The total death toll in the United States from the novel coronavirus pandemic could hit the grim figure of 2,00,000 by September and expecting a dramatic decrease in COVID-19 cases in the country will be a "wishful thinking”, an eminent Indian-American professor has warned.
Ashish Jha, the head of Harvard's Global Health Institute, told CNN that he is not trying to “scare” people to stay at home rather urged everyone to wear masks, adhere to the social distancing rules and called for ramping up testing and tracing infrastructure.
“Anybody who's expecting a dramatic decrease in cases is almost surely engaging in wishful thinking. And if it (COVID numbers) stays just flat for the next three months, we're going to hit 2,00,000 deaths sometime in September and that is just awful,” Jha said.
Jha said the 200,000 death toll is “not just a guess”. Currently 800-1000 people are dying daily in America from the virus and all data suggest that the situation is going to get worse.
“We're gonna have increases, but even if we assume that it's going to be flat all summer, that nothing is going to get worse... even if we pick that low number of 800 a day, that is 25,000 (deaths) a month in three and a half months. We're going to add another 88,000 people and we will hit 2,00,000 sometime in September,” Jha said.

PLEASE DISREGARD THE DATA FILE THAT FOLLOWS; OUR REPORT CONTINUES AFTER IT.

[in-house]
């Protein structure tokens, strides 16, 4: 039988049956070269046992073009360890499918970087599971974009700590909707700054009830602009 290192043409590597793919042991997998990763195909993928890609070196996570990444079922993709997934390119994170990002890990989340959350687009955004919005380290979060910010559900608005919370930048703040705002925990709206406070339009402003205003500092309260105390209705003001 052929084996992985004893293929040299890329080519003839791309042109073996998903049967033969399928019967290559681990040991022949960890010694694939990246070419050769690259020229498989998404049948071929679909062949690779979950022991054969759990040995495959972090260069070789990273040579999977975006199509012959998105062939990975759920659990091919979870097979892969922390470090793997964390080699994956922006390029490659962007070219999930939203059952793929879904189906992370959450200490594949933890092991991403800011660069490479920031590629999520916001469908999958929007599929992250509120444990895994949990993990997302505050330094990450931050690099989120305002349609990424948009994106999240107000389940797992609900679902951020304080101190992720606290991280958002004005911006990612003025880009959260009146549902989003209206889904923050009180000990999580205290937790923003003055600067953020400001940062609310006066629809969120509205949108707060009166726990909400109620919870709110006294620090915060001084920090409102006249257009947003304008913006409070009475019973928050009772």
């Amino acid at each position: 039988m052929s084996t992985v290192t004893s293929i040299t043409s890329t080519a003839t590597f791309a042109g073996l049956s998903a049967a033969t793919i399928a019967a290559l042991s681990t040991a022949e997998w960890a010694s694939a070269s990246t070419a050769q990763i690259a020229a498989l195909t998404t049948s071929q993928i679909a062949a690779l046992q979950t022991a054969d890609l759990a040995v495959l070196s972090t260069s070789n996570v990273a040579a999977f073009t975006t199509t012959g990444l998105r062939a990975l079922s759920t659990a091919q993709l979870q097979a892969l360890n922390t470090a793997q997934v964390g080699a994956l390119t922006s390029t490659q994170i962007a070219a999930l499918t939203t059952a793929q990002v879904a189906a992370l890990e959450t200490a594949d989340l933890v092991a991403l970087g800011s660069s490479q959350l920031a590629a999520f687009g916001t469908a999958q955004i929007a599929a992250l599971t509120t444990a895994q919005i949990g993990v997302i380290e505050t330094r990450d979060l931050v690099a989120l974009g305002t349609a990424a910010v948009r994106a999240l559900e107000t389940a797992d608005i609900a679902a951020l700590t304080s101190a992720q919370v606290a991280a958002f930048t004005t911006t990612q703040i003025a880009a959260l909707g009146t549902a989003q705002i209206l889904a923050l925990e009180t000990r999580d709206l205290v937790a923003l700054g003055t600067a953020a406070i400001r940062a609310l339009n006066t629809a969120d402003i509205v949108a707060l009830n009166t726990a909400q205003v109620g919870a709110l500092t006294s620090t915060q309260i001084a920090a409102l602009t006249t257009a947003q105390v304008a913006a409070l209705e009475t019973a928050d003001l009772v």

The United States is by far the hardest-hit country in the global pandemic, in terms of both confirmed infections and deaths.
According to data by the Johns Hopkins University, the number of coronavirus cases in the US currently is nearly two million and about 112,900 people have died in the country, the most in the world.
When asked about an improvement in states like New York, which had been the epicenter of the COVID-19 pandemic in the US, Jha said while coronavirus cases are declining in New York, New Jersey, Connecticut and Massachusetts, the numbers are increasing in states such as Arizona, Florida, Texas, North and South Carolina while the country as a whole is “pretty flat.”
He said, people should take measures as that will help suppress the virus and ensure people could get back outside safely but he voiced concern that this was not the situation in reality.
“We're not doing that and so we're going to unfortunately have another 25,000 deaths a month until September, and then it'll keep going. It's not going to magically disappear. We've got a turn around. This is not the future I want,” he said.
Jha said he had expected the situation to improve in the summer months but on the contrary the numbers have continued to rise even in the warm weather.
“Summer was supposed to be our better months -- warmer weather, people outside, a little less transmission. This is not the time (summer) I was expecting a lot more cases. We're seeing a lot more cases, especially in states like Arizona where the numbers look really scary,” he said.
Jha added that he was “hopeful” that maybe the summer months would “give us more of a break. I think I may have been too optimistic on that.”